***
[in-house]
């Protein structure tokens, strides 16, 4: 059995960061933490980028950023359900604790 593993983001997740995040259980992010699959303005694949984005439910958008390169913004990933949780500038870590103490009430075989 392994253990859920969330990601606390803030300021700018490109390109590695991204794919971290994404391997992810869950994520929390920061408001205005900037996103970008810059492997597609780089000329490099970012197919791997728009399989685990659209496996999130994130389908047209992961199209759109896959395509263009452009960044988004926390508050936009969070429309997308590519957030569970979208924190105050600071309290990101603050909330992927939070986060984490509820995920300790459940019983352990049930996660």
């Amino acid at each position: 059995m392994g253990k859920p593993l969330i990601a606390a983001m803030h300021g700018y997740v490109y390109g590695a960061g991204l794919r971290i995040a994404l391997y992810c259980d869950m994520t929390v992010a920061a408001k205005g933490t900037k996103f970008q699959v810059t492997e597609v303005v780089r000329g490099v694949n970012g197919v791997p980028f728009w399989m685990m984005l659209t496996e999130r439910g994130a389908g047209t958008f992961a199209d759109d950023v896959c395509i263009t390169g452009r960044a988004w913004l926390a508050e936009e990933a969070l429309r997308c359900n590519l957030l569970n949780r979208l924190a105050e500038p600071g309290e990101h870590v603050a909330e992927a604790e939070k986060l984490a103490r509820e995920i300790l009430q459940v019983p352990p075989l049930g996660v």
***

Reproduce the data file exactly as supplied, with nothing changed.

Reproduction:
[in-house]
């Protein structure tokens, strides 16, 4: 059995960061933490980028950023359900604790 593993983001997740995040259980992010699959303005694949984005439910958008390169913004990933949780500038870590103490009430075989 392994253990859920969330990601606390803030300021700018490109390109590695991204794919971290994404391997992810869950994520929390920061408001205005900037996103970008810059492997597609780089000329490099970012197919791997728009399989685990659209496996999130994130389908047209992961199209759109896959395509263009452009960044988004926390508050936009969070429309997308590519957030569970979208924190105050600071309290990101603050909330992927939070986060984490509820995920300790459940019983352990049930996660």
């Amino acid at each position: 059995m392994g253990k859920p593993l969330i990601a606390a983001m803030h300021g700018y997740v490109y390109g590695a960061g991204l794919r971290i995040a994404l391997y992810c259980d869950m994520t929390v992010a920061a408001k205005g933490t900037k996103f970008q699959v810059t492997e597609v303005v780089r000329g490099v694949n970012g197919v791997p980028f728009w399989m685990m984005l659209t496996e999130r439910g994130a389908g047209t958008f992961a199209d759109d950023v896959c395509i263009t390169g452009r960044a988004w913004l926390a508050e936009e990933a969070l429309r997308c359900n590519l957030l569970n949780r979208l924190a105050e500038p600071g309290e990101h870590v603050a909330e992927a604790e939070k986060l984490a103490r509820e995920i300790l009430q459940v019983p352990p075989l049930g996660v």